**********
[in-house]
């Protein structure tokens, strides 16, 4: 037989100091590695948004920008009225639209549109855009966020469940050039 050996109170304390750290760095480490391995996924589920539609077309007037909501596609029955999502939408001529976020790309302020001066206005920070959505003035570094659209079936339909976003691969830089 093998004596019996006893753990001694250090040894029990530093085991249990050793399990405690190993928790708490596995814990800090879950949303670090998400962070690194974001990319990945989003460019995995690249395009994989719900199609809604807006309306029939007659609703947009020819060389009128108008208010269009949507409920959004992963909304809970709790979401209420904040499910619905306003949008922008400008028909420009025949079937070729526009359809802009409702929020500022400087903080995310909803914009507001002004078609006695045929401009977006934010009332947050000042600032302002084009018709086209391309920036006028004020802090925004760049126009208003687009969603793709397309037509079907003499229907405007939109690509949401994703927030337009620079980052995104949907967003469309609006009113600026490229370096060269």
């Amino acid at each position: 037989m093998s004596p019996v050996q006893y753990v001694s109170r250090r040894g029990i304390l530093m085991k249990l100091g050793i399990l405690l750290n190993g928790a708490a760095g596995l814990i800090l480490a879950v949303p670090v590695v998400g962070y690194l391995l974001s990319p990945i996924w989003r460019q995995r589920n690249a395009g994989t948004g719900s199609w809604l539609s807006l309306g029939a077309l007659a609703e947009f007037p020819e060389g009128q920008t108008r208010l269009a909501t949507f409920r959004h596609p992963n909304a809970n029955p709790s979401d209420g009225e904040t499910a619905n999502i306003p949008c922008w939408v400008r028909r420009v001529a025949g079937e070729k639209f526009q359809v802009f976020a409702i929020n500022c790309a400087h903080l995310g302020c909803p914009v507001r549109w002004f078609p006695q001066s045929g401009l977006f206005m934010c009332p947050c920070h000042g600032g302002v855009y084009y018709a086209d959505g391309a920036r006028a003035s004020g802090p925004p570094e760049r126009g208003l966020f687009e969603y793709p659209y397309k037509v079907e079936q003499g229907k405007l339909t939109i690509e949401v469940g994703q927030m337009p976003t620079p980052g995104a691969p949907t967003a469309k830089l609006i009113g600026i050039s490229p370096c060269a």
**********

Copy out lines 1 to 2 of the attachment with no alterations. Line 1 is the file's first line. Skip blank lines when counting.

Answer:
[in-house]
């Protein structure tokens, strides 16, 4: 037989100091590695948004920008009225639209549109855009966020469940050039 050996109170304390750290760095480490391995996924589920539609077309007037909501596609029955999502939408001529976020790309302020001066206005920070959505003035570094659209079936339909976003691969830089 093998004596019996006893753990001694250090040894029990530093085991249990050793399990405690190993928790708490596995814990800090879950949303670090998400962070690194974001990319990945989003460019995995690249395009994989719900199609809604807006309306029939007659609703947009020819060389009128108008208010269009949507409920959004992963909304809970709790979401209420904040499910619905306003949008922008400008028909420009025949079937070729526009359809802009409702929020500022400087903080995310909803914009507001002004078609006695045929401009977006934010009332947050000042600032302002084009018709086209391309920036006028004020802090925004760049126009208003687009969603793709397309037509079907003499229907405007939109690509949401994703927030337009620079980052995104949907967003469309609006009113600026490229370096060269």